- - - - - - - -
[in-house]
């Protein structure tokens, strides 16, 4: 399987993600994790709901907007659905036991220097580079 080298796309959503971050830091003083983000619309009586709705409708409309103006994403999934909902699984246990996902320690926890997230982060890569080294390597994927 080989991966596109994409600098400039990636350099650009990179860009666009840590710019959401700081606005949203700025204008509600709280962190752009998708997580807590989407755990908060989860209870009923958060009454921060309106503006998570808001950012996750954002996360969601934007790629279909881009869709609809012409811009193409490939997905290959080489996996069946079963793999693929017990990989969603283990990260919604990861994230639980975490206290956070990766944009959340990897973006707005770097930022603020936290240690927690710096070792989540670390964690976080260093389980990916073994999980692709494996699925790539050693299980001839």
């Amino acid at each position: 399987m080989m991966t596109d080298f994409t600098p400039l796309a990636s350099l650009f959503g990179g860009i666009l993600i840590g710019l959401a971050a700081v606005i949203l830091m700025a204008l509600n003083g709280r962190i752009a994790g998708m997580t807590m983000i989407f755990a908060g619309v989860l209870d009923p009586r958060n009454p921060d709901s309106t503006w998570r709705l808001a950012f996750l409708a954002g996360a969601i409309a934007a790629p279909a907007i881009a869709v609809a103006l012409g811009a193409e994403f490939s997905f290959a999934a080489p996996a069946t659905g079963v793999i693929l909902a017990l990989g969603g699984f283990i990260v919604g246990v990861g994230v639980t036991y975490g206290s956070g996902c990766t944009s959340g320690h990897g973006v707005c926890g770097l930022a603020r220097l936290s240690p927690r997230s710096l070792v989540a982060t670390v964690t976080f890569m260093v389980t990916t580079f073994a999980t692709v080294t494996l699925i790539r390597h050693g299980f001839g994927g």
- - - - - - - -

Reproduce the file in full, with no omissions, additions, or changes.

[in-house]
């Protein structure tokens, strides 16, 4: 399987993600994790709901907007659905036991220097580079 080298796309959503971050830091003083983000619309009586709705409708409309103006994403999934909902699984246990996902320690926890997230982060890569080294390597994927 080989991966596109994409600098400039990636350099650009990179860009666009840590710019959401700081606005949203700025204008509600709280962190752009998708997580807590989407755990908060989860209870009923958060009454921060309106503006998570808001950012996750954002996360969601934007790629279909881009869709609809012409811009193409490939997905290959080489996996069946079963793999693929017990990989969603283990990260919604990861994230639980975490206290956070990766944009959340990897973006707005770097930022603020936290240690927690710096070792989540670390964690976080260093389980990916073994999980692709494996699925790539050693299980001839």
């Amino acid at each position: 399987m080989m991966t596109d080298f994409t600098p400039l796309a990636s350099l650009f959503g990179g860009i666009l993600i840590g710019l959401a971050a700081v606005i949203l830091m700025a204008l509600n003083g709280r962190i752009a994790g998708m997580t807590m983000i989407f755990a908060g619309v989860l209870d009923p009586r958060n009454p921060d709901s309106t503006w998570r709705l808001a950012f996750l409708a954002g996360a969601i409309a934007a790629p279909a907007i881009a869709v609809a103006l012409g811009a193409e994403f490939s997905f290959a999934a080489p996996a069946t659905g079963v793999i693929l909902a017990l990989g969603g699984f283990i990260v919604g246990v990861g994230v639980t036991y975490g206290s956070g996902c990766t944009s959340g320690h990897g973006v707005c926890g770097l930022a603020r220097l936290s240690p927690r997230s710096l070792v989540a982060t670390v964690t976080f890569m260093v389980t990916t580079f073994a999980t692709v080294t494996l699925i790539r390597h050693g299980f001839g994927g």